Find Your Fish

Tire Track Eel (Mastacembelus armatus)

Tire Track Eel or (Mastacembelus armatus) is not a true eel at all, in fact it is just an elongated freshwater fish. Also known as the Spiny Eel this fish is carnivorous and should be fed bloodworms, earthworms and even some pellet foods. You can even feed these fish right out of your hand! The Tire Track Eel will bury itself so watch out if you have this fish in an aquarium setting, it will dig up your plants. This fish can grow to 90cm and weigh in at about 500 grams. The Tire Track Eel is often found in highland streams to lowland wetlands in places like India, Pakistan, Sumatra, Sri Lanka, Thailand, Vietnam, Indonesia and other parts of South East Asia. In some places of the world this fish is eaten and quite tasty from what I have heard.  You can check out the Tire Track Eel in an aquarium toying with a Blue Lobster in the video below.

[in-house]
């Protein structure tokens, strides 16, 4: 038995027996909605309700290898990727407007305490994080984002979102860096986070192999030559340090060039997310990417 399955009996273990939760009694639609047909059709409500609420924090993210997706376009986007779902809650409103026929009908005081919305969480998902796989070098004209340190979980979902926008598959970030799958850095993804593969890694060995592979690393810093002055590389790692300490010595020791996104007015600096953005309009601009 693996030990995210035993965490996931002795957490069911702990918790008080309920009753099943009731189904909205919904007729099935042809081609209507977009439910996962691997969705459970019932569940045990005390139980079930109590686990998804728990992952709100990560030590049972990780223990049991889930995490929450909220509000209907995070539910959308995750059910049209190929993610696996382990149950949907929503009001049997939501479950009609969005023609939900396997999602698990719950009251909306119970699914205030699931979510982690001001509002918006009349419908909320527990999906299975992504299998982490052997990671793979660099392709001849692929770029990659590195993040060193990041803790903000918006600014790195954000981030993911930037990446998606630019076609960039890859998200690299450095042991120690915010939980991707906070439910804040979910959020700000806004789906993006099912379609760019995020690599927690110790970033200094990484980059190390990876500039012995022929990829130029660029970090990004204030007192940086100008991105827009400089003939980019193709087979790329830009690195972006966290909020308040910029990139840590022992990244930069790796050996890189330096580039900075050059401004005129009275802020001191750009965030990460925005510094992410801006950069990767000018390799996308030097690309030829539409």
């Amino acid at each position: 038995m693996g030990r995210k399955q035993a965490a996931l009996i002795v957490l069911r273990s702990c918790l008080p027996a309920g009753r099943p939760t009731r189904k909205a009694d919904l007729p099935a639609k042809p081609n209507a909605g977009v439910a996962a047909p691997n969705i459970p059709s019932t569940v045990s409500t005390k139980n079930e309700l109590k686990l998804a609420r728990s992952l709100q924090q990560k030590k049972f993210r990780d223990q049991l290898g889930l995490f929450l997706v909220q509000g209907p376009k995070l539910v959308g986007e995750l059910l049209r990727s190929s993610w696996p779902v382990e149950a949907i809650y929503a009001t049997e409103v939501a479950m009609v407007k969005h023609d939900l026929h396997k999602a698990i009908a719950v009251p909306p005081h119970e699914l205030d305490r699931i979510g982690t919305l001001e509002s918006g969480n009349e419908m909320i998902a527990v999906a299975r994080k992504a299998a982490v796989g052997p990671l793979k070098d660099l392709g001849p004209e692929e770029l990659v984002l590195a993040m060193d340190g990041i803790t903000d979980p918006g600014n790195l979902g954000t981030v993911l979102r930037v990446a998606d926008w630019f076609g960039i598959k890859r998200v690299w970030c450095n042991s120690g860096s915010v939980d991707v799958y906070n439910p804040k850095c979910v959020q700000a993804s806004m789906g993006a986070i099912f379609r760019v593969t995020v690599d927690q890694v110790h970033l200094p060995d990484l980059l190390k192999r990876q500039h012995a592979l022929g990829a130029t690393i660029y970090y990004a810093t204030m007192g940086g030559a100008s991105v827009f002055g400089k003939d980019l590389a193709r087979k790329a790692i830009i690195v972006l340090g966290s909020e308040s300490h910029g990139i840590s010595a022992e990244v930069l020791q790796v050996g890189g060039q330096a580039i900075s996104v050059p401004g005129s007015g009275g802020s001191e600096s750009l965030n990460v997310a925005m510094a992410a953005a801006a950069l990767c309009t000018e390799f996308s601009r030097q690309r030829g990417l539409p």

If you have any additional information about the Tire Track Eel please leave us a comment.  



Striped Marlin (Tetrapturus audax)

The Striped Marlin or Tetrapturus audax is one of the most sought after game fish in the world. The record Striped Marlin ever caught weighed in at 190 kg (419 lbs), and was 420 cm (14') in length! Often confused with the Sword Fish, the Striped Marlin has a long sword like bill which it uses to stun or kill its prey. These fish generally fish on tuna and cephalopods. Striped Marlin are normally found in between 25 and 200 meters deep in the Indo-Pacific area. They are known for their amazing jumping and fighting abilities, which makes them a favorite among serious anglers. Like many other fish in our oceans though, the Striped Marlin's population has been greatly reduced due to overfishing and changing habitat. Check out the video below to see a crazy man catching a Marlin with his hands from a helicopter...